I think it is safe to say that when 3D printing was invented, it seemed it was heralding a new and exciting future where with the press of a button, you could print what ever you needed or wanted. Most of that vision has come to life relatively quickly (shoes, motors, guns, etc), and the market for 3D-printed objects is already worth $777 million. But other applications in the 3D printing world are taking much longer. One avenue of 3D printing is bio-printing, or in layman’s terms, printing technology used to create human tissue for medical uses.
For inanimate body parts, the technology has made successful giant leaps: an 83 year-old Dutch woman got a new jaw, Welsh doctors rebuilt a man’s face, and an American baby now has a fixed windpipe, all due to parts made by 3D printers. While printing incredibly specific parts of replacement bone and cartilage is totally do-able today, the challenge now comes with printing live organs.
Firstly, organs such as livers, kidneys, and even hearts are made of specific cells, all arranged in complicated layers and structures. This requires a higher level of programming, to get an anatomically correct product. However it can be done with the most basic inkjet printers, by just replacing the ink cartridges with live cells. While that difficult process can be, and has been, overcome, scientists then face a harder obstacle: these organs are made of live tissue, meaning the cells need a constant supply of blood. Our bodies do with this with thousands of capillaries, and the same must be done to create organs in the lab that last long enough to be used in transplants. Scientists have created working capillaries for the organs they have printed– one university in China has created a small kidney that lasted four months. Printing organs is still very much still in the research stages, but scientists predict that in the next decade or so, fully-functioning organs could be available for transplants.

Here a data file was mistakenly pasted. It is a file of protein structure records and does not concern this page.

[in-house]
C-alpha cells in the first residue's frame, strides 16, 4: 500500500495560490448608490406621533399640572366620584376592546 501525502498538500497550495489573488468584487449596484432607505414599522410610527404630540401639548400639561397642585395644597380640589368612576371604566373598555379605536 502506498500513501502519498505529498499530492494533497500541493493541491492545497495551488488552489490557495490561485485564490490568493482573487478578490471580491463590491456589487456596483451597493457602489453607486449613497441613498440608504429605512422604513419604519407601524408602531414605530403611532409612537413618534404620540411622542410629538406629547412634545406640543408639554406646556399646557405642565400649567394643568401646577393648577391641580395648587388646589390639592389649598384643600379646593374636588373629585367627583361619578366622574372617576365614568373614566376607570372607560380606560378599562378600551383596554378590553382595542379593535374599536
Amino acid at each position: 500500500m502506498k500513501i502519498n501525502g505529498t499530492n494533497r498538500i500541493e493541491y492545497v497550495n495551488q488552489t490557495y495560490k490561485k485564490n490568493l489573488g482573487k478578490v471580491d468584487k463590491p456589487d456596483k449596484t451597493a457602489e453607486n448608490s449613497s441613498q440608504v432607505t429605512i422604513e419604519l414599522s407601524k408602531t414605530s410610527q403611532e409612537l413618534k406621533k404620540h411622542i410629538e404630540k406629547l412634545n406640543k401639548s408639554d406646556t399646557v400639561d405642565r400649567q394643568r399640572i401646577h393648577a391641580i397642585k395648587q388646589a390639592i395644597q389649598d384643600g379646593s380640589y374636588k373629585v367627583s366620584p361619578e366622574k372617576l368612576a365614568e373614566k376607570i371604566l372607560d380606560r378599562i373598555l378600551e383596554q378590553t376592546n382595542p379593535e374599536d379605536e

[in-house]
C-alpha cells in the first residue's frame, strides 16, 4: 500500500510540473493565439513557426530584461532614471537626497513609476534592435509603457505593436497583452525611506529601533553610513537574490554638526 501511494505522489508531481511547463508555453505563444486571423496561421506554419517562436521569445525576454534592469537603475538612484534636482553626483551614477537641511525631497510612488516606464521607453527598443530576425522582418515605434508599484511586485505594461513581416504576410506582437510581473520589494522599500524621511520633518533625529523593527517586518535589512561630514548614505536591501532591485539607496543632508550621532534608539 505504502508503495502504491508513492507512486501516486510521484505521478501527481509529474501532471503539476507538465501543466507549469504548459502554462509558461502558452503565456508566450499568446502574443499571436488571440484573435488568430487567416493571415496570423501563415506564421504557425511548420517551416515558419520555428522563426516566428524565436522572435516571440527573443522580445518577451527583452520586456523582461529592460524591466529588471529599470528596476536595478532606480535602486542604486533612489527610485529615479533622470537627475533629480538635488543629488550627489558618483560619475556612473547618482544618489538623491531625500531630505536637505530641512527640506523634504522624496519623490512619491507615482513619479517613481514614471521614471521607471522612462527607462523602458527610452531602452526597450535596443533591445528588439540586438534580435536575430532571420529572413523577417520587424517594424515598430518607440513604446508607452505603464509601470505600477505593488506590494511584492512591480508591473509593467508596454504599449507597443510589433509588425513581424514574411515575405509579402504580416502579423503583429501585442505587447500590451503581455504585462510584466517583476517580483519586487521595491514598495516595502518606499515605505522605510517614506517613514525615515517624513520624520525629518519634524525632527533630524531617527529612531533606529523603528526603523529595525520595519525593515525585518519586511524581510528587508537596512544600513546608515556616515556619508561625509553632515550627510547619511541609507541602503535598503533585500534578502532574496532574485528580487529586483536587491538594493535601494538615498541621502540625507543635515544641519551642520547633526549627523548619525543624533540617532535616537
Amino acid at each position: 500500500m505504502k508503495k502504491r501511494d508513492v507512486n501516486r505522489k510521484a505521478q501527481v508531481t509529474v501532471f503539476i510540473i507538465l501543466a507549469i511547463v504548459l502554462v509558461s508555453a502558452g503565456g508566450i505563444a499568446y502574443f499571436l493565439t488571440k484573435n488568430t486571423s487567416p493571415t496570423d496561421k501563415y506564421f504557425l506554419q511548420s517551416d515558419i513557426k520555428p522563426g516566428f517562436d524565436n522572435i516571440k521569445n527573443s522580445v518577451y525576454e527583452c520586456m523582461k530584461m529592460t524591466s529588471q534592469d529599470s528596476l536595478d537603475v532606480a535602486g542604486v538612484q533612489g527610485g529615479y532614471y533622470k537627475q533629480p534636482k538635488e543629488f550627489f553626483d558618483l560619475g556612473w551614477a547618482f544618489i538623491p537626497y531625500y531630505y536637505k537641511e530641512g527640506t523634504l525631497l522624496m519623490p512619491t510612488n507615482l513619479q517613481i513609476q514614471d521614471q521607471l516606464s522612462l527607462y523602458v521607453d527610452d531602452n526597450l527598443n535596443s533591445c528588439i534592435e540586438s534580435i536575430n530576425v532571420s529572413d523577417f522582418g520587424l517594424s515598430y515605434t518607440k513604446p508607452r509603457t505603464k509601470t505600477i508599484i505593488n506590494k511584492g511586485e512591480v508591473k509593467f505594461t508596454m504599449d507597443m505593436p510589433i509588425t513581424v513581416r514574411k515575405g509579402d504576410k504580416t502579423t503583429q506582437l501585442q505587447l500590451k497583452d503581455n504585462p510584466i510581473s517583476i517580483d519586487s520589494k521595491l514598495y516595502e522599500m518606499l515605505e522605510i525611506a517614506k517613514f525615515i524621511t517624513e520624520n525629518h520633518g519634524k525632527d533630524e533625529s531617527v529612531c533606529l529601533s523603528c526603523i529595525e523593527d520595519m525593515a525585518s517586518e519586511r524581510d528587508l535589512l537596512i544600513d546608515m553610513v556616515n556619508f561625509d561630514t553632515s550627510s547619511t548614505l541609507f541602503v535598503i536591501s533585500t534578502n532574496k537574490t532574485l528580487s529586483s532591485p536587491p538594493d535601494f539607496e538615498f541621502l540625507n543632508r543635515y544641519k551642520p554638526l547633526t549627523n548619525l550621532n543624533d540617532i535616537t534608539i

Even if printed human organs could be used, this technology faces even more difficulties: getting through the FDA tests, getting investors for the long-term, etc. However, if successful, bio-printing organs would obviously revolutionize parts of the medical world. It may even “save the economy billions on a global scale, whilst boosting weak or war-torn countries’ access to more affordable health care and provision”. On the other side, in the early stages it may be too expensive for most to get a bio-printed transplant, which may make it difficult to make the innovation beneficial to the entire world. Either way, most groups are beginning to make organ tissue samples available for drug testing, taking out the need for animal testing. Organovo, pioneers in this field, “point out that the cost of drugs that fail is estimated at about 40 percent of all drug spending. ‘So if the drug spending is more than $50 billion per year, there is an opportunity to save more than $20 billion’”.
When 3D-printed organs become available there is no question it will change the face of medical technology forever. The bio-printing industry will most likely be worth $1.9 billion by 2025 and drive the entire 3D printing market to $8.4 billion, with medical, automotive, and aerospace industries taking up 84% of the market. Currently the bio-printing market is only a measly 1.5% of the 3-D printing market, but it is growing fast. The lines between man and machine are starting to blur even more and the questions of whether or not we are playing God may arise when this exciting technology is finally viable.